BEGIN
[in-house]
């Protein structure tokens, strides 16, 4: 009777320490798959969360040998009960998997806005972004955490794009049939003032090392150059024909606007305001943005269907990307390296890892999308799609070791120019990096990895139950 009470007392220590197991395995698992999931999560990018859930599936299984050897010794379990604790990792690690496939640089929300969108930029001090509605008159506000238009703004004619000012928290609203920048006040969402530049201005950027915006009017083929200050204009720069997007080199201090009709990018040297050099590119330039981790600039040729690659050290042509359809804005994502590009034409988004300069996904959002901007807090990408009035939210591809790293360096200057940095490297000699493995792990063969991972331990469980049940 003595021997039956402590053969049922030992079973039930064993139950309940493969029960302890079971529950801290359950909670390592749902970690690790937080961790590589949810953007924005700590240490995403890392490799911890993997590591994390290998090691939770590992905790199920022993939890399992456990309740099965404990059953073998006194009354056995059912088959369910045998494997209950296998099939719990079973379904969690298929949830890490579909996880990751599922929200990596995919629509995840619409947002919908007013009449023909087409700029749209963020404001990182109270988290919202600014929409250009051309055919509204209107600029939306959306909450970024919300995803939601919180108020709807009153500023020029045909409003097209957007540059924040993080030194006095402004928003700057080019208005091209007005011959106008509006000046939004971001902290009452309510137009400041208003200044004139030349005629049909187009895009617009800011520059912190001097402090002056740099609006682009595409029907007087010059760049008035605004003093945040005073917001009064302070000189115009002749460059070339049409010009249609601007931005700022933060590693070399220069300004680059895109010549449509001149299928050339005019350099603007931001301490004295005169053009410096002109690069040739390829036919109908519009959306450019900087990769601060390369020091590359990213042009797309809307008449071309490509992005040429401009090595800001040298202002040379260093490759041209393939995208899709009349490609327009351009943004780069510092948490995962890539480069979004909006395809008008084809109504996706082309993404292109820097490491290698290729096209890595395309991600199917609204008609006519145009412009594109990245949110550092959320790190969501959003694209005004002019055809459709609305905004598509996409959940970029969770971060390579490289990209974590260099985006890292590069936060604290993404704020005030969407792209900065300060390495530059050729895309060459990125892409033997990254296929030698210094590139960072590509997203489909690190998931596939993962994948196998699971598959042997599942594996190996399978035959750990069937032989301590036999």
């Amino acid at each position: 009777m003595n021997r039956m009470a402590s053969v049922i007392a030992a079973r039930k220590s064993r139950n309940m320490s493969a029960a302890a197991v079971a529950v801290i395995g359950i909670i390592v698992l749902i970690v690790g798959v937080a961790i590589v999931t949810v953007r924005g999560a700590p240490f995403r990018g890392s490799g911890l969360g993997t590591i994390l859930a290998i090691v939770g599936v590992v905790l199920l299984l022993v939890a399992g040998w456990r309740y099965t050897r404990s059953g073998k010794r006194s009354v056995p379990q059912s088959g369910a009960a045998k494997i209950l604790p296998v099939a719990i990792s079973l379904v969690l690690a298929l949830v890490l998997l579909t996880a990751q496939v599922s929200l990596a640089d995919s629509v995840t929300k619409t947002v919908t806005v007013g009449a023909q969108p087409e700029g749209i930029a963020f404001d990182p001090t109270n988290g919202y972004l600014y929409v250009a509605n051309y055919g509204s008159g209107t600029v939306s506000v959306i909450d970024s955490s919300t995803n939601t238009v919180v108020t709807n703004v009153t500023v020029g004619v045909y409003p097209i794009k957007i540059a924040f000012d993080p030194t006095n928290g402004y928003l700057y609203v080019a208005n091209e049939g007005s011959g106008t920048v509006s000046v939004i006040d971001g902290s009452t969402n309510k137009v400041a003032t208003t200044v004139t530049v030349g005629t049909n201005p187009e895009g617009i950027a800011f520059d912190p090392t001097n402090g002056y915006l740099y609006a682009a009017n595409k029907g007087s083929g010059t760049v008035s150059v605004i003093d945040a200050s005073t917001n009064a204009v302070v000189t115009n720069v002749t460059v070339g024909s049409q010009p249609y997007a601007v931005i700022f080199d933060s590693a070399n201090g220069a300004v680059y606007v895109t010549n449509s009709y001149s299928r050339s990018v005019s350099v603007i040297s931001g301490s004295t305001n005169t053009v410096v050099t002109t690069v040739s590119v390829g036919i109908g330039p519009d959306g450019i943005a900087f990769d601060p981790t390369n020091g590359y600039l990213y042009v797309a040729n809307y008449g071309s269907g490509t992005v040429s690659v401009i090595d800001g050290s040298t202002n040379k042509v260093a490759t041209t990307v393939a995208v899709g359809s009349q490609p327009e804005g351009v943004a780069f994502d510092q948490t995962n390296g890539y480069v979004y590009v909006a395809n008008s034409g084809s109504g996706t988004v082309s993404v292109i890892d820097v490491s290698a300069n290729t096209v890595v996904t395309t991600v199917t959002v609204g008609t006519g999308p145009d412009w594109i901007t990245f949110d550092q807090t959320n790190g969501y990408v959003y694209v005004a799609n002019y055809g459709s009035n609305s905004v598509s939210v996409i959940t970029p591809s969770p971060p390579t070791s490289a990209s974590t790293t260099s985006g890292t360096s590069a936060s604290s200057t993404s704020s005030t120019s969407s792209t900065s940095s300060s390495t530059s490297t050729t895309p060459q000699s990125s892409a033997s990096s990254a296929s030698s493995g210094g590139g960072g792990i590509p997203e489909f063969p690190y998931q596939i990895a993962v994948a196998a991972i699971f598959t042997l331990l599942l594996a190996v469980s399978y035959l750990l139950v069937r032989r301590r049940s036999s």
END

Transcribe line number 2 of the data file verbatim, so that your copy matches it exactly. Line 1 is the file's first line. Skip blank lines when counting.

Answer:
């Protein structure tokens, strides 16, 4: 009777320490798959969360040998009960998997806005972004955490794009049939003032090392150059024909606007305001943005269907990307390296890892999308799609070791120019990096990895139950 009470007392220590197991395995698992999931999560990018859930599936299984050897010794379990604790990792690690496939640089929300969108930029001090509605008159506000238009703004004619000012928290609203920048006040969402530049201005950027915006009017083929200050204009720069997007080199201090009709990018040297050099590119330039981790600039040729690659050290042509359809804005994502590009034409988004300069996904959002901007807090990408009035939210591809790293360096200057940095490297000699493995792990063969991972331990469980049940 003595021997039956402590053969049922030992079973039930064993139950309940493969029960302890079971529950801290359950909670390592749902970690690790937080961790590589949810953007924005700590240490995403890392490799911890993997590591994390290998090691939770590992905790199920022993939890399992456990309740099965404990059953073998006194009354056995059912088959369910045998494997209950296998099939719990079973379904969690298929949830890490579909996880990751599922929200990596995919629509995840619409947002919908007013009449023909087409700029749209963020404001990182109270988290919202600014929409250009051309055919509204209107600029939306959306909450970024919300995803939601919180108020709807009153500023020029045909409003097209957007540059924040993080030194006095402004928003700057080019208005091209007005011959106008509006000046939004971001902290009452309510137009400041208003200044004139030349005629049909187009895009617009800011520059912190001097402090002056740099609006682009595409029907007087010059760049008035605004003093945040005073917001009064302070000189115009002749460059070339049409010009249609601007931005700022933060590693070399220069300004680059895109010549449509001149299928050339005019350099603007931001301490004295005169053009410096002109690069040739390829036919109908519009959306450019900087990769601060390369020091590359990213042009797309809307008449071309490509992005040429401009090595800001040298202002040379260093490759041209393939995208899709009349490609327009351009943004780069510092948490995962890539480069979004909006395809008008084809109504996706082309993404292109820097490491290698290729096209890595395309991600199917609204008609006519145009412009594109990245949110550092959320790190969501959003694209005004002019055809459709609305905004598509996409959940970029969770971060390579490289990209974590260099985006890292590069936060604290993404704020005030969407792209900065300060390495530059050729895309060459990125892409033997990254296929030698210094590139960072590509997203489909690190998931596939993962994948196998699971598959042997599942594996190996399978035959750990069937032989301590036999």